TATTY in The Gospel According to Saint John 7:30
DIANA in The Second Book of the Kings 5:4
ABAFT in The Third Book of Moses: Called Leviticus 25:39
BAHIA in The Book of Daniel 7:26
TRAILS in The Book of Psalms 80:13
FIFTHS in The Book of Psalms 61:3
BATAAN in The First Book of Moses: Called Genesis 25:6
DIANAS in The Second Book of the Kings 5:4
BATAANS in The Second Book of the Chronicles 26:16
Vadas’ full list of accidental acrostics (words of at least eight letters) found by text-wrapping the Project Gutenberg top 100 books (of the last 30 days) to line lengths from 40 to 95 characters (line length / word found):
58 / SCOFFLAW
75 / HIGHTAIL
58 / PONTIACS
52 / BRAINWASH
War and Peace
43 / MISCASTS
The Romance of Lust: A Classic Victorian Erotic Novel by Anonymous
42 / FEEBLEST
77 / PARAPETS
Steam, Its Generation and Use by Babcock & Wilcox Company
52 / PRACTISE
The Count of Monte Cristo
46 / PLUTARCH
57 / STEPSONS
A Study in Scarlet
61 / SHORTISH
The Essays of Montaigne
73 / DISTANCE
Crime and Punishment
49 / THORACES
Complete Works–William Shakespeare
42 / HATCHWAY
58 / RESTARTS
91 / SHEPPARD
The Time Machine
59 / ATHLETIC
Democracy in America, VI
89 / TEARIEST
The King James Bible
41 / ATTACKING
56 / STATUSES
61 / CATBOATS
69 / ASTRAKHAN
85 / SARATOVS
46 / TSITSIHAR
74 / TRAILING
48 / COMPACTS
58 / SABBATHS
Le Morte d’Arthur, Volume I
55 / KAWABATA
Vadas also points out that there’s a body of academic work addressing acrostics in Milton’s writings. For example, in Book 3 of Paradise Lost Satan sits among the stars looking “down with wonder” at the world:
Such wonder seis’d, though after Heaven seen,
The Spirit maligne, but much more envy seis’d
At sight of all this World beheld so faire.
Round he surveys, and well might, where he stood
So high above the circling Canopie
Of Nights extended shade …
The initial letters of successive lines spell out STARS. Whether that’s deliberate is a matter of some interesting debate. Two further articles:
Mark Vaughn, “More Than Meets the Eye: Milton’s Acrostics in Paradise Lost,” Milton Quarterly 16:1 (March 1982), 6–8.
Jane Partner, “Satanic Vision and Acrostics in Paradise Lost,” Essays in Criticism 57:2 (April 2007), 129-146.
And listener Charles Hargrove reminds us of a telling acrostic in California’s recent political history.
This week’s lateral thinking puzzle was contributed by listener Lawrence Miller, based on a Car Talk Puzzler credited to Willie Myers.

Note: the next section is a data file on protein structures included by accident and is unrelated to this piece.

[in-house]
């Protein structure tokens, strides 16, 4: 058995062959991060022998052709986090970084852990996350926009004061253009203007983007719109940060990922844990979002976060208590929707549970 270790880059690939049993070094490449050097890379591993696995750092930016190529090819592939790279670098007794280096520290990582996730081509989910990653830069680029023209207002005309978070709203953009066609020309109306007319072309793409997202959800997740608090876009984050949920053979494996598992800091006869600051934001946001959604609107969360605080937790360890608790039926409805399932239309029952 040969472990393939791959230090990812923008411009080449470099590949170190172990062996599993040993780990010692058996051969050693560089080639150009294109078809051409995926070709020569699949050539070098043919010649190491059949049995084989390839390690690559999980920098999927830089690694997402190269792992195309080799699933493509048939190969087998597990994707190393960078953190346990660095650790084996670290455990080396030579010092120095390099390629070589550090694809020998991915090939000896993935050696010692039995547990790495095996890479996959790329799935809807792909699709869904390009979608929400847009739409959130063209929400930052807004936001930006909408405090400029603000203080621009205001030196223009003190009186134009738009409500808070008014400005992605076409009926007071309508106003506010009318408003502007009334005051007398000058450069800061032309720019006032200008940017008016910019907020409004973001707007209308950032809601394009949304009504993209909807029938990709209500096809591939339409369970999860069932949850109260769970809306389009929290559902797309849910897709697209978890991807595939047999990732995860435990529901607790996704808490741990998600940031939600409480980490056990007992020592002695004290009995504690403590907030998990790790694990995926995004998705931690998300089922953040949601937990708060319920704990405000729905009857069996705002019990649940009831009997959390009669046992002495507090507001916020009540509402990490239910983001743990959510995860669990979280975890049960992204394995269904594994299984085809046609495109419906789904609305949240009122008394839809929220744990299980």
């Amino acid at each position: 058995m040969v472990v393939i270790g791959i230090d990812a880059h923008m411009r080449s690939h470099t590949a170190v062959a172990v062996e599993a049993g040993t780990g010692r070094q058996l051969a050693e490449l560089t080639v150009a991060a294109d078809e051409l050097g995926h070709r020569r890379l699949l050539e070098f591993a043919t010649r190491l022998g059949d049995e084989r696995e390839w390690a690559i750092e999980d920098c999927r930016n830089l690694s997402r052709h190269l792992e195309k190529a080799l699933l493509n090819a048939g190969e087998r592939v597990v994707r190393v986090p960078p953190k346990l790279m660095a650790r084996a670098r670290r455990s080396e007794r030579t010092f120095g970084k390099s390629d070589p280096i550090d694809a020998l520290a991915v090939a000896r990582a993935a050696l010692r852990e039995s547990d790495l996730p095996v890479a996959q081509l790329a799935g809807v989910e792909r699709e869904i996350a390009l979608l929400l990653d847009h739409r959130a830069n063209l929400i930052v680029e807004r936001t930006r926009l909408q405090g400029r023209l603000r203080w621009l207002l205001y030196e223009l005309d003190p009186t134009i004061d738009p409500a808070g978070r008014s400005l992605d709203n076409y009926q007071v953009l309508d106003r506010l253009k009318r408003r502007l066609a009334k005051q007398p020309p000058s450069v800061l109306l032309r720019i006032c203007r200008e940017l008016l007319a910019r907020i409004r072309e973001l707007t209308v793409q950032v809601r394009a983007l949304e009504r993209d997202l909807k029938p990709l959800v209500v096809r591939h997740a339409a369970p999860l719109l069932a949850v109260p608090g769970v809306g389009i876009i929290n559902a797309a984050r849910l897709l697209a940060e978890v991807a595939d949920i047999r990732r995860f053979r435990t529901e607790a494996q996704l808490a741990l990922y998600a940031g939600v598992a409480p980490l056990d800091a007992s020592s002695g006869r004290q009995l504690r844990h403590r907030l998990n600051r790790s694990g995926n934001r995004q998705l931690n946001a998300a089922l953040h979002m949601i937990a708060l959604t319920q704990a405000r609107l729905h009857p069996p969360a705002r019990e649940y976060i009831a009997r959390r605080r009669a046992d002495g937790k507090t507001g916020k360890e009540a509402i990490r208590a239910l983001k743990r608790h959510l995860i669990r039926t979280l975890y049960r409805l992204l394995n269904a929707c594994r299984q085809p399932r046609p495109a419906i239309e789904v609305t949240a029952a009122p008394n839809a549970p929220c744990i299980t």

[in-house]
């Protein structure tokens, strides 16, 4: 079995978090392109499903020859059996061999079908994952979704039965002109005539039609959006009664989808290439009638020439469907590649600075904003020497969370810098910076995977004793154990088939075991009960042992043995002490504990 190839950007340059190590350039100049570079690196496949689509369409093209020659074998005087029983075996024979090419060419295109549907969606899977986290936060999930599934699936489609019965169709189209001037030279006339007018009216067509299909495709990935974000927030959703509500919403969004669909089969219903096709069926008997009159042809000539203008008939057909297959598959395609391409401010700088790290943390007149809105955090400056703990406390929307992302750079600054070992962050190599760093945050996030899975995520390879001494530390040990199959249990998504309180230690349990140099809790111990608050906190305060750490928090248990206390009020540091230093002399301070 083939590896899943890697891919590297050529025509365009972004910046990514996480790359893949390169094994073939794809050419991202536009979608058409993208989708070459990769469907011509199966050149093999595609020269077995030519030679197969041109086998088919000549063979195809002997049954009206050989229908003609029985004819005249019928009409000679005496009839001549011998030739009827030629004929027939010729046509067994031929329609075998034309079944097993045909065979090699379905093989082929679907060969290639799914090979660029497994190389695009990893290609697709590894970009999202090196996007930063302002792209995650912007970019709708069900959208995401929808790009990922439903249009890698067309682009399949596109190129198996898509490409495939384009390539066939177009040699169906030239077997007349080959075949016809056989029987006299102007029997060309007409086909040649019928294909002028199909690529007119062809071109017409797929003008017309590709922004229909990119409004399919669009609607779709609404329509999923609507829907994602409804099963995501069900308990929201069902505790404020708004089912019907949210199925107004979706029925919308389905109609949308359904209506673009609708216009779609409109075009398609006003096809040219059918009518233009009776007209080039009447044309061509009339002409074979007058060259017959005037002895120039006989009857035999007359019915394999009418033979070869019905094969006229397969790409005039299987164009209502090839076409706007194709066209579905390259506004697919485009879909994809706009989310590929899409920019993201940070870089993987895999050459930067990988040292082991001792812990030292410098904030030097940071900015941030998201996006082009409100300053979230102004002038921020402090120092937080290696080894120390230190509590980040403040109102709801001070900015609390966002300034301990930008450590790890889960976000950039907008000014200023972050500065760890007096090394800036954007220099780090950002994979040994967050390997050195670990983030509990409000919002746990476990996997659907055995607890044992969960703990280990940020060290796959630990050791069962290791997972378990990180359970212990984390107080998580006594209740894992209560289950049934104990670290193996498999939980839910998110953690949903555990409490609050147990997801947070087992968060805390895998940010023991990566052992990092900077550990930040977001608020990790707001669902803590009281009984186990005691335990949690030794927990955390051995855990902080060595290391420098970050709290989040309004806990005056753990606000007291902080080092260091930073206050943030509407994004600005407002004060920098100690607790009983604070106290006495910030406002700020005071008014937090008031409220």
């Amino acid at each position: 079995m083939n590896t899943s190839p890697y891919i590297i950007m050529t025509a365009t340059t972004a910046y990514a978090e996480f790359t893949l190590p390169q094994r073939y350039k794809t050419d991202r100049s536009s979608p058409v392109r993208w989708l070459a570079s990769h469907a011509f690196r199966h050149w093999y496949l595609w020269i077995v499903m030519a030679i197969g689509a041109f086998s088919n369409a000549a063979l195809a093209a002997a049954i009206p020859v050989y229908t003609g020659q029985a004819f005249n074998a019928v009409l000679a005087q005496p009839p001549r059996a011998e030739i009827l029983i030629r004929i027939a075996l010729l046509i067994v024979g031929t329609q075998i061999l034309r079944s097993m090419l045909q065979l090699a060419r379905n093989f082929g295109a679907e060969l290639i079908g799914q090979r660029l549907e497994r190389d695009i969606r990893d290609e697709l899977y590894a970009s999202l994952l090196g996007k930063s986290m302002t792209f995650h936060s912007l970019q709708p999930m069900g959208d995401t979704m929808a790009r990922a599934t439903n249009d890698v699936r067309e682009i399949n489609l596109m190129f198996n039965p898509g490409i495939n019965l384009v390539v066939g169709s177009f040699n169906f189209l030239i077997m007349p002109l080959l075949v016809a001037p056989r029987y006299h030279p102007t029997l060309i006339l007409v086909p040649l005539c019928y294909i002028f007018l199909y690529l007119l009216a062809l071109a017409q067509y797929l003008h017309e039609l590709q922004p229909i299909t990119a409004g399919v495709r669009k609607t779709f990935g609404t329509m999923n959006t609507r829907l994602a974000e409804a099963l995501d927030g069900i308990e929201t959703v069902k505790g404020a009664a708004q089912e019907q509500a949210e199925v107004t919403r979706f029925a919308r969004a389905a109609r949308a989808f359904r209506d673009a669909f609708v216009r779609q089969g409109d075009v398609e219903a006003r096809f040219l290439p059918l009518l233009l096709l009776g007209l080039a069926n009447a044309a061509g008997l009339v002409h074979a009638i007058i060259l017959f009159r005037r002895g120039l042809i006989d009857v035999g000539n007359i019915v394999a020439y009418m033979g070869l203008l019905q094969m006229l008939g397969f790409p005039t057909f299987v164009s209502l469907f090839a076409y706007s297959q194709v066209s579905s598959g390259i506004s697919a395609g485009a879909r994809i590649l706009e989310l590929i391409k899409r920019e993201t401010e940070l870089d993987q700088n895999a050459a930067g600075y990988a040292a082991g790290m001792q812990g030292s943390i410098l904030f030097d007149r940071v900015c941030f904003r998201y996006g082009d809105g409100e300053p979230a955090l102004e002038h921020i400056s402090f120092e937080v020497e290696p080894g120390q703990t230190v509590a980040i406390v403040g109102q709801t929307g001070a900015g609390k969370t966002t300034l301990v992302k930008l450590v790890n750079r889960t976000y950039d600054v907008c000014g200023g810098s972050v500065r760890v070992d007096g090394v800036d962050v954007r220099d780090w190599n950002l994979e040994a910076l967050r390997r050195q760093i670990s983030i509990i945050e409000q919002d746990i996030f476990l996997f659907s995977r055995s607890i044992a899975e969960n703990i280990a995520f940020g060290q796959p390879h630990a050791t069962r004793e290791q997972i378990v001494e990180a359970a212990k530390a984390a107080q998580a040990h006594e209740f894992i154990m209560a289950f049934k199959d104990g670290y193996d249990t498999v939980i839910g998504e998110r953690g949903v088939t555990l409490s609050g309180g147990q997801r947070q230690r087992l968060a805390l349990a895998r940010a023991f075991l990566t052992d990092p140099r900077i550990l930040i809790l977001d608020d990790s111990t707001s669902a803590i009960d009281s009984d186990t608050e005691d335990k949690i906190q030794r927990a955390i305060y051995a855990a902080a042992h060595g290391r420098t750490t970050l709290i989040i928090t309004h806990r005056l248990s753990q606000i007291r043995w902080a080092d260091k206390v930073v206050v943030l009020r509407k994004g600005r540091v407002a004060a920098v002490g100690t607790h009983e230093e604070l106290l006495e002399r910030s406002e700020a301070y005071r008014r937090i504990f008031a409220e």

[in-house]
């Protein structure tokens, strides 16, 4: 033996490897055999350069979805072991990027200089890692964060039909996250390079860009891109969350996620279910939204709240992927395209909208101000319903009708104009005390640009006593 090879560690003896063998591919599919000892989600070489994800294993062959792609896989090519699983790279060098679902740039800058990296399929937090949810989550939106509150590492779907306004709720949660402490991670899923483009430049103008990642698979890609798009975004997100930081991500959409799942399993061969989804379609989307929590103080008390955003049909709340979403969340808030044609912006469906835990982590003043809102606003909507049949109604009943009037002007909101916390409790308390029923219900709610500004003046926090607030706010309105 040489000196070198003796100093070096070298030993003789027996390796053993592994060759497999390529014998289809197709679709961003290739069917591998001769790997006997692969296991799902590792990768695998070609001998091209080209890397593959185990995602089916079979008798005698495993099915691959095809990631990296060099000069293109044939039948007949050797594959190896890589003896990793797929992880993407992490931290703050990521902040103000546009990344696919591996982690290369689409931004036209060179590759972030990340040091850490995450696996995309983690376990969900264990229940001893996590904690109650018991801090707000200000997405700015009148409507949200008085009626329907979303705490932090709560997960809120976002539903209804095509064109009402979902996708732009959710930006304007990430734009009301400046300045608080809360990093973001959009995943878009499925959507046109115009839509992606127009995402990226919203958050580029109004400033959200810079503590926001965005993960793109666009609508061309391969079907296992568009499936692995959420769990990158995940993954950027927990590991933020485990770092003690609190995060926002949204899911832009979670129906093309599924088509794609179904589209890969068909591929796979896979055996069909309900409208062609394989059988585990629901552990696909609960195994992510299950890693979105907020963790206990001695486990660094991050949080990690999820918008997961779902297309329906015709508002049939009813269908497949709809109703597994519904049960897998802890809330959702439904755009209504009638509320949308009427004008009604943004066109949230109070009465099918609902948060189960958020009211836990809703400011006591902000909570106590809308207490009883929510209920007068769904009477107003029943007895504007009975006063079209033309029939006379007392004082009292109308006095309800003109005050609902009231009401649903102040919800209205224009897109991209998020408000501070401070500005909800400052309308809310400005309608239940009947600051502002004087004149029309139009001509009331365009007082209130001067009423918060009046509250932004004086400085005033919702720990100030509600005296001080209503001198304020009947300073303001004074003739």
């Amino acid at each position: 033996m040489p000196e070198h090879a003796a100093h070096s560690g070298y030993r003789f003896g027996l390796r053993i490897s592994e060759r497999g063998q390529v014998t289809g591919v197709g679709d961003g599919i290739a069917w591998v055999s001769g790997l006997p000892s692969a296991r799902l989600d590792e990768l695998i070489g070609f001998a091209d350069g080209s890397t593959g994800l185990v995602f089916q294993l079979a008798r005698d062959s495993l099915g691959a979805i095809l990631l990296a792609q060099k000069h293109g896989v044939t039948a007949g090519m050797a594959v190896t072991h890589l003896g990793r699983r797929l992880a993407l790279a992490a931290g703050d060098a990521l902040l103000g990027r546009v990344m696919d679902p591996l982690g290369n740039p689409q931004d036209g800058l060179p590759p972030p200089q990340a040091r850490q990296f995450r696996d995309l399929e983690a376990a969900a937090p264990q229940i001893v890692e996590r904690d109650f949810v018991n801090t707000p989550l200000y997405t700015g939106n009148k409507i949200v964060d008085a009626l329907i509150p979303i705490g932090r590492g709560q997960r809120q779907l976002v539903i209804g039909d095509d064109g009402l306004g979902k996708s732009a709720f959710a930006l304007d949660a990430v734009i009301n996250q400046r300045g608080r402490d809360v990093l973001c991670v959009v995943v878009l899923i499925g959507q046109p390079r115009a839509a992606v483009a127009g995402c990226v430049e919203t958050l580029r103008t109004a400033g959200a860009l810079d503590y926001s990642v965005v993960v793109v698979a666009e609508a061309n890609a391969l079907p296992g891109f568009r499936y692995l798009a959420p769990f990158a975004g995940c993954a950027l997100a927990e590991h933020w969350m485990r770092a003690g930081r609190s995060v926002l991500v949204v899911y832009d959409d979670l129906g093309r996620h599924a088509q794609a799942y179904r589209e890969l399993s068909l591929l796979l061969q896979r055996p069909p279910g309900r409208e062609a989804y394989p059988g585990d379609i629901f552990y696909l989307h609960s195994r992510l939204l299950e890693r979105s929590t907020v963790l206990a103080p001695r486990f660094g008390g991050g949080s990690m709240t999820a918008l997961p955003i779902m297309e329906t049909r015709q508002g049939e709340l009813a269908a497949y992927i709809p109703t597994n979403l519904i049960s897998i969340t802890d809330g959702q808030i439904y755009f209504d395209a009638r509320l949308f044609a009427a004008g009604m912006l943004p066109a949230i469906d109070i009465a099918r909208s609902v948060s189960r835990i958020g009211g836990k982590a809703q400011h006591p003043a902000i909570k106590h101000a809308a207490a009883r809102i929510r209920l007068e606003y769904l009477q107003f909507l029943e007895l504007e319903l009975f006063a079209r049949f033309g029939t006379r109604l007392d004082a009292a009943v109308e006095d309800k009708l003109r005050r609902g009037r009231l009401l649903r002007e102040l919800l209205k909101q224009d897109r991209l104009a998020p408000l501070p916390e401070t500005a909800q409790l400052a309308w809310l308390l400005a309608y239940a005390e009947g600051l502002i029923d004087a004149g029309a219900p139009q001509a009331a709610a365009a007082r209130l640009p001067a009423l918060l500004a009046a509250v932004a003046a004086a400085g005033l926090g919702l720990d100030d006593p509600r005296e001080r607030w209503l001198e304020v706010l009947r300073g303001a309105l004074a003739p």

Many thanks to Doug Ross for the music in this episode.
If you have any questions or comments you can reach us at email@example.com. Thanks for listening!
Today marks the 400th anniversary of William Shakespeare’s death. To commemorate it, Craig Knecht has devised a 44 × 44 magic square (click to enlarge). Like the squares we featured in 2013, this one is topographical — if the number in each cell is taken to represent its altitude, and if water runs “downhill,” then a fall of rain will produce the pools shown in blue, recalling the words of Griffith in Henry VIII:
Men’s evil manners live in brass; their virtues
We write in water.
The square includes cells (in light blue) that reflect the number of Shakespeare’s plays (38) and sonnets (154) and the year of his death (1616).
In January 2007, inspired by this article by computer scientist Scott Aaronson, philosophers Agustín Rayo of MIT and Adam Elga of Princeton joined in the “large number duel” to come up with the largest finite number ever written on an ordinary-sized chalkboard.
The rules were simple. The two would take turns writing down expressions denoting natural numbers, and whoever could name the largest number would win the duel. No primitive semantic vocabulary was allowed (so that it would be illegal simply to write the phrase “the smallest number bigger than any number named by a human so far”), and the two agreed not to build on one another’s contributions (so neither could simply write “the previous entry plus one”).
Elga went first, writing the number 1. Rayo countered with a string of 1s:
and Elga erased a line through the base of half this string to produce a factorial:
The two began defining their own functions, and toward the end Rayo wrote this phrase:
The smallest number bigger than any number that can be named by an expression in the language of first-order set theory with less than a googol (10100) symbols.
With some tweaking, this became the winning entry, now enshrined as “Rayo’s number.”
“It was a great game,” Elga said after the match. “Heated at times, but nevertheless, a really great game.”
The use of philosophy was “crucial,” Rayo said. “The limit of math ability was reached at the end. Knowing a bit of philosophy, that was the key.”
Asked whether he thought his entry had set the Guinness world record, “It’s hard to be sure,” Rayo said, “but the number is bigger than any number I have ever seen.”